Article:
7. Courage and adaptability – you must be willing to make mistakes.
The biggest failure in leadership is not making a decision for fear of making the wrong one. Listen, listen, listen – if you truly listen, taking into consideration the perspective and insight of others, then you can make a decision, stick with it, and not look back. Mistakes will happen, and when they do, take ownership, accountability, and be transparent. Open your mind and yourself to others and what they are saying and you’ll be a better leader for it.
To thrive as a leader, you must be agile. Never accept the status quo, even if it makes you uncomfortable – you must be committed to continuous improvement and innovation, in order to showcase the valuable contributions of nursing. By keeping true to your vision and your goals, working on establishing your team, learning from failures and building on your success, you can become a leader that can create real change.
8. Integrity, integrity, integrity!
Your integrity as a leader is everything. Despite what decision may come your way as leader, you must always keep this in mind. Others will look to you to remain consistent and fair, and you will never go wrong keeping these values at the heart of your decisions.
9. You can’t just ask for respect, you have to demonstrate you deserve it
Throughout my career, I’ve made it a point to assert myself and become an integral voice for nursing at Northwell by advocating to drive our profession forward. As a nurse leader, the perspective and insight that you bring to strategic planning activities is invaluable – don’t be afraid to share your expertise. The key to earning respect is to show respect to others in all your interactions: actively listen to your team, involve them in your decisions, and integrate their feedback.
10. Our nurses innovate at the bedside every day across our health system. As a leader, you have to cultivate those examples and capitalize on them
Nurses at the bedside with patients have the opportunity to see needs that we do not. We’re doing innovative work at the bedside every day and that learning is valuable and needs to be shared. We need to be the innovators of the organization – constantly looking to see where we can add value for the future. We don’t want to get stuck doing the same thing over and over expecting success. Innovation developed at the bedside has become ingrained within the culture of Northwell’s Institute of Nursing. There’s no better place to be if you want to implement large-scale change and innovation. Our nursing leadership makes us a cutting-edge organization that outpaces our competitors.
I believe that nursing is the foundation of healthcare. As a nurse leader, it is most important to never lose sight of why you went into this profession – to care for others and benefit the greater good. We can look to other industries for best practices in improving efficiency and processes, but ultimately we must retain our focus on our profession’s values and traditions – and the best leaders remember to always balance the art and science of nursing.
The 2018 Nursing Leadership Retreat has Northwell Health “Reaching for the Stars!”
Under the leadership of health system Senior Vice President (SVP) and Chief Nurse Executive Maureen White, RN MBA, FNAP, FAAN, over 235 chief nursing officers, directors of patient care services and nursing education, advanced practice nurse leaders and high performing frontline staff convened to take a deep dive into the CMS Star ratings program and nursings key role in the organizations success. Every health system hospital and skilled nursing facility was in attendance along with home care, hospice, health solutions and ambulatory services. Over the course of the two day event this dynamic group engaged with system leaders to develop the plan that will continue to drive Northwell Health as a leader in healthcare. In the process, attendees were ‘Dancing for the Stars’ which was an unexpected highlight that everyone is still talking about!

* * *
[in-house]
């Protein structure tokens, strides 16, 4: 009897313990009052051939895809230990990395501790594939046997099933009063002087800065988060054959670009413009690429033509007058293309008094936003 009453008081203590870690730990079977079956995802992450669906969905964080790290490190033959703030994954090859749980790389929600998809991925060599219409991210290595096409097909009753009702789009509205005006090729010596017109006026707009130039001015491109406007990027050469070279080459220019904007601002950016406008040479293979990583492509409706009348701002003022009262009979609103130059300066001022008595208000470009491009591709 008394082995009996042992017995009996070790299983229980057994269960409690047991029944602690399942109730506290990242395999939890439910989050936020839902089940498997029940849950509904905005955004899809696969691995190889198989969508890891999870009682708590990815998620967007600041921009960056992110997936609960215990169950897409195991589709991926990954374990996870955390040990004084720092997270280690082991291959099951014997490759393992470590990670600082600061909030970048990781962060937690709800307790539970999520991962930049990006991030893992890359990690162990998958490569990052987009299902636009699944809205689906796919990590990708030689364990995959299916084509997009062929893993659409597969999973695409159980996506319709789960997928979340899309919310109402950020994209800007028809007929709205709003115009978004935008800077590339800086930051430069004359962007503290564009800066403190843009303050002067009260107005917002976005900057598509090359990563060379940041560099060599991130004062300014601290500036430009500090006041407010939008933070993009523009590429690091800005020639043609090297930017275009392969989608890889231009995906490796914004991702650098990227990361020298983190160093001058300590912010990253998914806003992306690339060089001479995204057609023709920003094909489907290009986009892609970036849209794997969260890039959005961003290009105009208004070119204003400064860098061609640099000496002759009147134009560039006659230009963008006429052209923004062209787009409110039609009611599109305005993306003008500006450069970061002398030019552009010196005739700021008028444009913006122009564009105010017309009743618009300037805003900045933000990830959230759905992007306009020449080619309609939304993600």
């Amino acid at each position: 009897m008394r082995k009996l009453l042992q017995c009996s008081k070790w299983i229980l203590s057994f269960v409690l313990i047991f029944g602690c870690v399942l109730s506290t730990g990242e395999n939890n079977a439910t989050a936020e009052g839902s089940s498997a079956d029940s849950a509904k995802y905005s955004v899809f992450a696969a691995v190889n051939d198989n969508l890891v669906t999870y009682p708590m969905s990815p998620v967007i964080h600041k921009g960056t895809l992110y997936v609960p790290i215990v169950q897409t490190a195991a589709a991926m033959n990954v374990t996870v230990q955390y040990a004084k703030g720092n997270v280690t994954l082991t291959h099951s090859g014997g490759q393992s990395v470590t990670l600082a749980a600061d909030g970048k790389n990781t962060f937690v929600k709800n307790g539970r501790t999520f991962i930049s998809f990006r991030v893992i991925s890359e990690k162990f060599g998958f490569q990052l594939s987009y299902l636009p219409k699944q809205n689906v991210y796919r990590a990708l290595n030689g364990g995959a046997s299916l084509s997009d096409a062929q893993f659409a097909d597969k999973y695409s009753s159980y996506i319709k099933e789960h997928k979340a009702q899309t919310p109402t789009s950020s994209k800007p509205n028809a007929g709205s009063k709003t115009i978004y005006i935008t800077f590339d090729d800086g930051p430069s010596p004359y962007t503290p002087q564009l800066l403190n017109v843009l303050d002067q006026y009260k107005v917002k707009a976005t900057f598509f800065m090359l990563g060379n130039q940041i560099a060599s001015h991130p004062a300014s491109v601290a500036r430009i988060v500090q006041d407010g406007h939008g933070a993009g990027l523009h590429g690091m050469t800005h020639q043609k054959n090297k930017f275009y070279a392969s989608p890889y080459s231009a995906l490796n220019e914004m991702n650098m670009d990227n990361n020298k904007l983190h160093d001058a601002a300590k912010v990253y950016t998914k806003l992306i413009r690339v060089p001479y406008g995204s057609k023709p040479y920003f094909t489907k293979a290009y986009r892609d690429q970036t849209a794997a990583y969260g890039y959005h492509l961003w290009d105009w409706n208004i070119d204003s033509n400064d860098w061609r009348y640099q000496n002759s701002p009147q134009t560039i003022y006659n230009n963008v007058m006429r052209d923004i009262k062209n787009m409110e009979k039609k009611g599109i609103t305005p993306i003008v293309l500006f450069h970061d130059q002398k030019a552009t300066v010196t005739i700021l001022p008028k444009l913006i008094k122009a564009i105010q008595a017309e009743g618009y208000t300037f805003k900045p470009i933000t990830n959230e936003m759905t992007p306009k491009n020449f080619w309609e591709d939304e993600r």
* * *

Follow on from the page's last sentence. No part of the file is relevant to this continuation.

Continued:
The event opened up with a motivating and inspiring presentation by President and CEO Michael Dowling. Mr Dowling presented an encouraging look at the healthcare landscape, Northwells vision and strategy and assured everyone that our passion and desire to do what’s right will be an important beacon as we continue this exciting journey. He shared his own personal journey which, captivated the audience, and left everyone feeling energized and ready to soar!
The first day concluded with a reflective and thought provoking session by Executive Vice President and Chief Operating Officer Mark Solazzo. Recently recognized again as one of the top 25 COO’s in the country by Modern Healthcare magazine, Mr Solazzo drove home key points for our success including continuing to collaborate on ensuring that Northwell remains a best place to work and a place where all employees are engaged and supported.
Other highlights included a session led by SVP and Chief Community Health Investment Officer Dr Ram Raju MD, and Sabina Zak, RPA-c, Vice President for Community Health which explored the Northwell 5 Star Culture of Health Promotion. This focused on getting to know our patients and communities so that we can provide the care they need and want in ways that align with their priorities and realities. It emphasized a new way of looking at patient centeredness and taking into greater consideration, the social determinants of health and the role it plays in the health and wellness.